Document imaging can be a powerful tool but is only a small piece of a records information management (RIM) system. Using document imaging solely for the purpose of solving problems is not practical. The most efficient and logical use of document imaging is for documents that have a high retrieval rate by multiple users, especially in remote areas. Making sure your application is right for document imaging is the first step in the process.
Planning to Image Documents
There are a few basic questions that should be asked (answered) before investigating the implementation of an imaging system:
- What documents do you want to image?
- What is the retrieval rate of these documents (how often are they accessed?)
- How many people access these documents?
- What do you see as the benefits of having these documents available electronically?
More often than not, if the answers to the first three questions are sufficient, determine if further investigation is sensible. However, the fourth question is vital in in starting to address the return on investment question that will undoubtedly come next.
If having certain documents available electronically aids in the level of customer service, then you could well be on your way to implementing an imaging system. If, however, many of the benefits include issues such as “no more lost or mis-filed items”, then you are probably attempting to drink soup with a fork!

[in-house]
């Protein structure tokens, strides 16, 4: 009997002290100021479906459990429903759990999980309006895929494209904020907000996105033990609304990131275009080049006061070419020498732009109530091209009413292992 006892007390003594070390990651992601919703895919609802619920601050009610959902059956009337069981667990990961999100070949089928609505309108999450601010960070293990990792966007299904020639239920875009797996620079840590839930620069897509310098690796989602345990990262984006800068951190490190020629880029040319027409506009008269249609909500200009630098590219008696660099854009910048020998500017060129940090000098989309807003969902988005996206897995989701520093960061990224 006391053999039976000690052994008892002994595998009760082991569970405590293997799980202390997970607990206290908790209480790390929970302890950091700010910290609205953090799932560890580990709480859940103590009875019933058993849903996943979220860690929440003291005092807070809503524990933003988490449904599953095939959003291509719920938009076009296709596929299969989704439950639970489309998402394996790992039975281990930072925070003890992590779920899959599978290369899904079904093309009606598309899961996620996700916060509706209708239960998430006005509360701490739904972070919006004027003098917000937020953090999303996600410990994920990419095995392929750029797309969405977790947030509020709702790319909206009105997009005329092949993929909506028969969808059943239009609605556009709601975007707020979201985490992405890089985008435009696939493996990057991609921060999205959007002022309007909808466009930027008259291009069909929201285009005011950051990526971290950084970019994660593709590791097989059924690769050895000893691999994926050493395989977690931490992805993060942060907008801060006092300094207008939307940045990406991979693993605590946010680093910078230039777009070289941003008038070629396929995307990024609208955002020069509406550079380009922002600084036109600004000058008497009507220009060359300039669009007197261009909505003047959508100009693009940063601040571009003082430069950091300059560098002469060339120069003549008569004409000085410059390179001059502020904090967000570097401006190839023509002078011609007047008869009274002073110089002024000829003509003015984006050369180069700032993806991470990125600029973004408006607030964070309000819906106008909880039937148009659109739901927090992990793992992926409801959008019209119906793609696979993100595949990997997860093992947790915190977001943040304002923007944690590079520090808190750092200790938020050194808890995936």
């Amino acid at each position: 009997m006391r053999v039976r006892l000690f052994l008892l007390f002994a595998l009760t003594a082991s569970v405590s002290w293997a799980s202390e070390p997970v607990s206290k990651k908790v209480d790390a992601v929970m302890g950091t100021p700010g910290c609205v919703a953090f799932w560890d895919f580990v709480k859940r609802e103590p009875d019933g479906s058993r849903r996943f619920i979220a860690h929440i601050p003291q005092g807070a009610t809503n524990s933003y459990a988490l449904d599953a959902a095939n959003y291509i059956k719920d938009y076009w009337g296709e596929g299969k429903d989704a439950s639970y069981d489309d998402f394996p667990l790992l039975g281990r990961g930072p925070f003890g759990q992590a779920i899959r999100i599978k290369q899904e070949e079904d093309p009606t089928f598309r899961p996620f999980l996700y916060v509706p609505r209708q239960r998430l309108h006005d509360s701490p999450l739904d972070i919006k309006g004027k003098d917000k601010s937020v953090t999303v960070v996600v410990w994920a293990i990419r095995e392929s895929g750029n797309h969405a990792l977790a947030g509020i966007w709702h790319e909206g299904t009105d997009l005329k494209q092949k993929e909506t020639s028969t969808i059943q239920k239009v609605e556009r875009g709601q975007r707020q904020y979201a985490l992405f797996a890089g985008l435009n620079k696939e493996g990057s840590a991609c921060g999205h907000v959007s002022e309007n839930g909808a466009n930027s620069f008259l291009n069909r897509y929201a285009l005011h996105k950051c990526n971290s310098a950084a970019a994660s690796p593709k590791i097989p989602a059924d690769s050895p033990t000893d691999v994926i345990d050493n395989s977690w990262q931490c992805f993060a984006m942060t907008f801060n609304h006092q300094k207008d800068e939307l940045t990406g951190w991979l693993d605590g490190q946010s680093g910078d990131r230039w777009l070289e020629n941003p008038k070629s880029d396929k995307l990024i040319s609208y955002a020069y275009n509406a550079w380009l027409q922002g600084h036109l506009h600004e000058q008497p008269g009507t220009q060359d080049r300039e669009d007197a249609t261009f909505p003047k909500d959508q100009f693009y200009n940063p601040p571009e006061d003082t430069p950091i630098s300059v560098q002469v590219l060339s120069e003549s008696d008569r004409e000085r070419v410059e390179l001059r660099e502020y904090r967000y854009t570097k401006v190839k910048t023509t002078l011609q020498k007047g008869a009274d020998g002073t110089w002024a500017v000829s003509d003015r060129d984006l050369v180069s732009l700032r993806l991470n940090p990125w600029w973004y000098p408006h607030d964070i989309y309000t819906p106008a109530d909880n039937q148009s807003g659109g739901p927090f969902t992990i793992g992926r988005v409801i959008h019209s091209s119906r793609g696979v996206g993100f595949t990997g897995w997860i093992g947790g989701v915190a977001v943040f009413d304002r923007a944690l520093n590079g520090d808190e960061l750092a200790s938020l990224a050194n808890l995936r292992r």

When used specifically to address issues of retrieval and multiple accesses, document imaging is a solid solution. There are also times when certain documents are included in the imaging process as a convenience to upper management. This can be a valid solution for VP’s who have a heavy travel schedule and the need for vital documents on a regular basis. It also provides security for original vital documents without sacrificing access to the information these documents contain.
If you do move forward with an imaging system, keeping the index system concise and as limited as possible keeps the system user friendly and cost efficient. Scanning documents is easy and scanners are relatively inexpensive. The question is will anyone ever be able to find the document after it has been scanned? Also, remember that you must put your files in order before you scan. An inefficient paper based filing system will translate into a messier electronic document system!
Retaining Documents After Scanning
As for keeping the originals, that depends on what is scanned. If only certain documents are scanned from a file and miscellaneous correspondence or other documentation must be kept, then you might as well keep the scanned original. What is more important is that both the paper and the image is part of a comprehensive retention schedule.
For more information on document imaging and retention scheduling, call us toll free at 1-800-803-1083 or visit www.ssgims.com!